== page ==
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Finn v. Municipal Council

New Jersey Supreme Court

Decided: February 10, 1947.


On appeal from the Supreme Court, whose opinion is reported in 135 N.J.L. 98.

For the prosecutor-relator-appellant, Aaron Heller.

For the respondent-appellee, John G. Dluhy.


[136 NJL Page 34]

The opinion of the court was delivered by

FREUND, J. The prosecutor appeals from the action of the Supreme Court in dismissing a writ of certiorari and in discharging an order to show cause why a writ of mandamus should not issue, for the reasons that the court below "did not pass upon the legal questions presented" and "the ordinance which was the subject-matter of attack was actually void."

The prosecutor admits "there may be some question as to the right of the relator to appeal directly to this court upon the dismissal of the rule to show cause why a peremptory writ of mandamus should not issue." R.S. 2:83-15 provides that "where a rule to show cause why the writ should not be issued is discharged as the legal consequence necessarily resulting

[136 NJL Page 35]

from a determination by the court as to the constitutionality of any statute, * * * the relator may * * * take an appeal to remove the proceedings" to this court. In addition to the fact that the constitutionality of a statute is not before us for consideration, the record does not reveal any order permitting the molding of the pleadings in the mandamus proceedings so as to present an appealable judgment.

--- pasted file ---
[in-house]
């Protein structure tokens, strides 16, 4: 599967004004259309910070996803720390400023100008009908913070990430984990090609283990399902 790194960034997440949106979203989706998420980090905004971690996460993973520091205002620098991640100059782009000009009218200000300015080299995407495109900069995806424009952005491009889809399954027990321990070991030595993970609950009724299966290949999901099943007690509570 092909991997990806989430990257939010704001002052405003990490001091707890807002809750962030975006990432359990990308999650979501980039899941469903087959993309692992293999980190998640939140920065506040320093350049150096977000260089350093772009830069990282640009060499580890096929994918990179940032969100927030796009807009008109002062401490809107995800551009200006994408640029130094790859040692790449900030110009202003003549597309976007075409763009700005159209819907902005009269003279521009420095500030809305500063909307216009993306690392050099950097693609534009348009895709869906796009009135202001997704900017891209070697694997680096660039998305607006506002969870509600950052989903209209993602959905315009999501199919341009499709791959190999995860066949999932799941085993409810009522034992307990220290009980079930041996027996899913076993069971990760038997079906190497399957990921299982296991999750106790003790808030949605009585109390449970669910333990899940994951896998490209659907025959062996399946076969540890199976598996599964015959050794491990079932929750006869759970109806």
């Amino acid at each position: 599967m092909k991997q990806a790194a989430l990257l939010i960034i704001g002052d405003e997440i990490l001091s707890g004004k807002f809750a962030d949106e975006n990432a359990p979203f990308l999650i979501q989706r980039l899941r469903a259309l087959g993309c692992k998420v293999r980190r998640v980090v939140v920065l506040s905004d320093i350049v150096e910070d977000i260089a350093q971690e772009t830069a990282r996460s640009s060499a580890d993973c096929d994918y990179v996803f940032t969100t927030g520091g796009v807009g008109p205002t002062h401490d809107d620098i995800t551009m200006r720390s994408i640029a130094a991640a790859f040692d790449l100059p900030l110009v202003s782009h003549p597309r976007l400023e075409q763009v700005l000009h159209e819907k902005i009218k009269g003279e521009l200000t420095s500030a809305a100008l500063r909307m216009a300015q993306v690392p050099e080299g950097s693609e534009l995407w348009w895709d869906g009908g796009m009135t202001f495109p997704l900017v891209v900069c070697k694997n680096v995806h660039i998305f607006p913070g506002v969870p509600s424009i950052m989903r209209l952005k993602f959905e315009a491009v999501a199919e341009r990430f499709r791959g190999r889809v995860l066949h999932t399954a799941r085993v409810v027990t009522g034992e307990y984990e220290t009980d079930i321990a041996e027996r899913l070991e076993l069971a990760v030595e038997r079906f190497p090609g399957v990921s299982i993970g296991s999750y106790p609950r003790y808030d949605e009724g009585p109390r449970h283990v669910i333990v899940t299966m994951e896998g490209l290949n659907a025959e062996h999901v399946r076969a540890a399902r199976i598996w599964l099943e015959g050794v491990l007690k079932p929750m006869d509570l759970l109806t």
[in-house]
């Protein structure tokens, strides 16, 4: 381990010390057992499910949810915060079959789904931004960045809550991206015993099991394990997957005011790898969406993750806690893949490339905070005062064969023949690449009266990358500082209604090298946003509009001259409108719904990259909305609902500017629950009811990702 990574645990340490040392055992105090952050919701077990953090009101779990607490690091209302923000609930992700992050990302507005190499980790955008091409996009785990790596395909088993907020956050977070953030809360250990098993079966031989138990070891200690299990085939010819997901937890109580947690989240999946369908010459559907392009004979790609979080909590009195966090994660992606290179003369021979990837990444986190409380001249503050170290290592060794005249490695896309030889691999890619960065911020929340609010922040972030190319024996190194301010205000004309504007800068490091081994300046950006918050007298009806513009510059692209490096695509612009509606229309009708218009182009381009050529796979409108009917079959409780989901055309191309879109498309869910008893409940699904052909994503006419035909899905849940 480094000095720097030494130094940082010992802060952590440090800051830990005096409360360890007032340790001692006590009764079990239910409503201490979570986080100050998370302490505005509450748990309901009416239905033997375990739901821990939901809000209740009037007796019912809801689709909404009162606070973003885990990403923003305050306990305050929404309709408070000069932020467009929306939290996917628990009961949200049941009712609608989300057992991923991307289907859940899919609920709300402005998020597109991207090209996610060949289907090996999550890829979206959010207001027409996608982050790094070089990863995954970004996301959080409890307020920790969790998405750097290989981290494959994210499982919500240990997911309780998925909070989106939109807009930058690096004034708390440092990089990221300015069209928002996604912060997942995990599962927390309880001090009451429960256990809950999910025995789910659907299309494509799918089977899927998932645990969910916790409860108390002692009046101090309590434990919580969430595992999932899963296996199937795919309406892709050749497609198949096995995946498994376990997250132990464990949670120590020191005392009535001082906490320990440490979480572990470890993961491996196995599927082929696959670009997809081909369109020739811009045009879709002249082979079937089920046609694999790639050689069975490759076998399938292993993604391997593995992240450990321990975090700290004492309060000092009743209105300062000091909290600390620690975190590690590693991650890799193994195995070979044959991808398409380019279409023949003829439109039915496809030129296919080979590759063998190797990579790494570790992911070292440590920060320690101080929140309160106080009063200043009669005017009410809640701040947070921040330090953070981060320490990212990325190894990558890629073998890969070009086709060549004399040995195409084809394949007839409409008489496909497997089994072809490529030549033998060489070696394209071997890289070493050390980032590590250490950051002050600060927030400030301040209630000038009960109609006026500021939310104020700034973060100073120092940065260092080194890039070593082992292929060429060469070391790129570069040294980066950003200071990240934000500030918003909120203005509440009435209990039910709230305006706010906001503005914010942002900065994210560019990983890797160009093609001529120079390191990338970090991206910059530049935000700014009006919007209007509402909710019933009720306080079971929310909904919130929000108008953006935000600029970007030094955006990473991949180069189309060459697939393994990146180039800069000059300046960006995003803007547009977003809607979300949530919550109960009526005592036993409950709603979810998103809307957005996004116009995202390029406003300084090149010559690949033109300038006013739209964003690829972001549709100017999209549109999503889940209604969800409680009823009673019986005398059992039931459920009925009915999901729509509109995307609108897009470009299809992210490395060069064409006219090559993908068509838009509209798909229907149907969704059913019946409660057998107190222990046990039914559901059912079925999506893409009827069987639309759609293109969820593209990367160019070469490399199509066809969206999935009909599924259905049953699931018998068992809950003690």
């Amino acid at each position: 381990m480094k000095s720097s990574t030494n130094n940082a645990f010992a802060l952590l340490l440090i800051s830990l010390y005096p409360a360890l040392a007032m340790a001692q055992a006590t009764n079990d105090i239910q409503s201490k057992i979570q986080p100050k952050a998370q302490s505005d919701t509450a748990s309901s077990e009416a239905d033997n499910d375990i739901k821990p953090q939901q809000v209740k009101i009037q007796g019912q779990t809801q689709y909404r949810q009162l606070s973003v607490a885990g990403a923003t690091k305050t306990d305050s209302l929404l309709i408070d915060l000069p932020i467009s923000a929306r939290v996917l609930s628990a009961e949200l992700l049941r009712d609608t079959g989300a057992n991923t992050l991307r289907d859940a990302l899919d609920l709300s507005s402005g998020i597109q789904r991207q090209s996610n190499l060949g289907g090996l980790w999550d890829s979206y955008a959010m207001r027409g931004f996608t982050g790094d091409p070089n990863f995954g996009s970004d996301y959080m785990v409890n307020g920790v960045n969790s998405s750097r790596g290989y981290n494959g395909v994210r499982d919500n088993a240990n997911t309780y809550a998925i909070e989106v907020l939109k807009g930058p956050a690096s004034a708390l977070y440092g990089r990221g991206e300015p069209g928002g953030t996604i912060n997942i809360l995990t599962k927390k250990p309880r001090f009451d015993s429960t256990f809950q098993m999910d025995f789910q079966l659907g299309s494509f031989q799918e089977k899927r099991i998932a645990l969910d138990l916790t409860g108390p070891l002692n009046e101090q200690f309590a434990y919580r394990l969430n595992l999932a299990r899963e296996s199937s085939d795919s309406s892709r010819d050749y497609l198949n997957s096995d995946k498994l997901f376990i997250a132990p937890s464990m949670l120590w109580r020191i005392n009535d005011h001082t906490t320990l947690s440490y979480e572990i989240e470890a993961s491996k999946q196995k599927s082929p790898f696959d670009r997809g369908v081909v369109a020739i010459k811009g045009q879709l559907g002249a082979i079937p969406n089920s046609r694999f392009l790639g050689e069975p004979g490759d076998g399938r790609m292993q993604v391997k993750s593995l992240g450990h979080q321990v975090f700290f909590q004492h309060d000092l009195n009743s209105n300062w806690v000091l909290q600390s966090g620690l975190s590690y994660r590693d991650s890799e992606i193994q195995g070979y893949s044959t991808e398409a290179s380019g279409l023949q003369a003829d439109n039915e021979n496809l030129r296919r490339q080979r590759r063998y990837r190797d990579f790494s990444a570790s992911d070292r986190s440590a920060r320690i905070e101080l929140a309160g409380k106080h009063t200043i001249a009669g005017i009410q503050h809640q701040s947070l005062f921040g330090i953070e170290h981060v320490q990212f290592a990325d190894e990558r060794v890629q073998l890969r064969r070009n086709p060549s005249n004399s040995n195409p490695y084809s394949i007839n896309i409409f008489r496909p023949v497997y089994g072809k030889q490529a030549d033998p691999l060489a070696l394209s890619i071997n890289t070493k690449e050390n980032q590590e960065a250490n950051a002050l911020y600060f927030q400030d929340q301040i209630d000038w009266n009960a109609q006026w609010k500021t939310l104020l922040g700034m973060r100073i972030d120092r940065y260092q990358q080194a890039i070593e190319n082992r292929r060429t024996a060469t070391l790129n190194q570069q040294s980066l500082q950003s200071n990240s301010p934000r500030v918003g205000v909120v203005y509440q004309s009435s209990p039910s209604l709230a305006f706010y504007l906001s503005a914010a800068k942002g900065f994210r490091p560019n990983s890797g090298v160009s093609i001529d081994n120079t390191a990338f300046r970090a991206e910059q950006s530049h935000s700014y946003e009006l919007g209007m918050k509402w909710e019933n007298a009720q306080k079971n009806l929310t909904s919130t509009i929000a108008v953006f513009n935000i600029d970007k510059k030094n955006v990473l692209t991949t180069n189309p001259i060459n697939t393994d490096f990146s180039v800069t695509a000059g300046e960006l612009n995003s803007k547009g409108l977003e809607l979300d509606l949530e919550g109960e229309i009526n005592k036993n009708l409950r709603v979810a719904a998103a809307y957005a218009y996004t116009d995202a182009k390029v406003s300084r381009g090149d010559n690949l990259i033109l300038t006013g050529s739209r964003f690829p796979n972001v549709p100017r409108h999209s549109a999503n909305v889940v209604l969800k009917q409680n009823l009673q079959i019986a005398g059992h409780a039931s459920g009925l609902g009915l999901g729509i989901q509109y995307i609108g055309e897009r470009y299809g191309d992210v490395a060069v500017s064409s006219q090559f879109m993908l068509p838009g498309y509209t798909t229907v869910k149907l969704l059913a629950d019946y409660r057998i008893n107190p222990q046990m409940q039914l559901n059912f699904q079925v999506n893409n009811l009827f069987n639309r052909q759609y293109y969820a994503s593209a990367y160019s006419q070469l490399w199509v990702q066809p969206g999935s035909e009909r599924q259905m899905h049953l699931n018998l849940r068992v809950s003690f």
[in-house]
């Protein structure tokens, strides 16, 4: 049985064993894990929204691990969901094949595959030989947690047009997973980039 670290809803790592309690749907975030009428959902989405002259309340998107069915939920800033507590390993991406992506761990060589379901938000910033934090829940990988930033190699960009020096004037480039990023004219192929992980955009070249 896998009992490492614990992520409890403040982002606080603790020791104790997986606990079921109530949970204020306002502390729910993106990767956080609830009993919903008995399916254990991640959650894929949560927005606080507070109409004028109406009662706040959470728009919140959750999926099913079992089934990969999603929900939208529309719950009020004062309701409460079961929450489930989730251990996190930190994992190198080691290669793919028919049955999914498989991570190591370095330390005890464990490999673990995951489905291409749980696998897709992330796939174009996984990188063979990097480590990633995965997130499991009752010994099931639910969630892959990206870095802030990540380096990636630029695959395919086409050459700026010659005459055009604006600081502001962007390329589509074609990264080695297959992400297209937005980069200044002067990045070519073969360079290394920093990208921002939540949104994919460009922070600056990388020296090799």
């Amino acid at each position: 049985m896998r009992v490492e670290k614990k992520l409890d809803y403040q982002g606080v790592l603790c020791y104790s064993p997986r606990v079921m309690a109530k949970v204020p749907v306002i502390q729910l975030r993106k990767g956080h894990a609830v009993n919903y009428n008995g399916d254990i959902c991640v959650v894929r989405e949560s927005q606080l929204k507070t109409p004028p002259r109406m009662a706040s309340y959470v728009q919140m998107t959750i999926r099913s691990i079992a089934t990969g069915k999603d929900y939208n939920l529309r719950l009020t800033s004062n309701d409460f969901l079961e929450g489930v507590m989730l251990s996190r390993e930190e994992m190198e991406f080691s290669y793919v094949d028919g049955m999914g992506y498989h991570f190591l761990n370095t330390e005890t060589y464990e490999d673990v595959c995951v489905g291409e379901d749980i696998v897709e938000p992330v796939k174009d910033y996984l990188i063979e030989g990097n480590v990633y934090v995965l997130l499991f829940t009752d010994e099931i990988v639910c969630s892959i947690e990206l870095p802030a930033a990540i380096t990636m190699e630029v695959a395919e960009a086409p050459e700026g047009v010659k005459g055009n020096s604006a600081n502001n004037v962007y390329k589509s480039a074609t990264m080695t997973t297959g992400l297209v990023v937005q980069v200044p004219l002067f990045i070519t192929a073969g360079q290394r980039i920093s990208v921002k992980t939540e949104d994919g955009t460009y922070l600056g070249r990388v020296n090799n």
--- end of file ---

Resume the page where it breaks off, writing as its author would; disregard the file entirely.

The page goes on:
Mr. Justice Bodine, speaking for this court in Intrastate Oil Co. v. Board of Commissioners of Orange, 111 N.J.L. 354, said that:

"Since the constitutionality of a statute is not involved, the Supreme Court's refusal of mandamus is not reviewable in this Court."

Reed v. Board of County Canvassers, 119 N.J.L. 115, states the same rule of law.

Having disposed of the mandamus appeal, we now proceed to the consideration of the meritorious question presented on certiorari.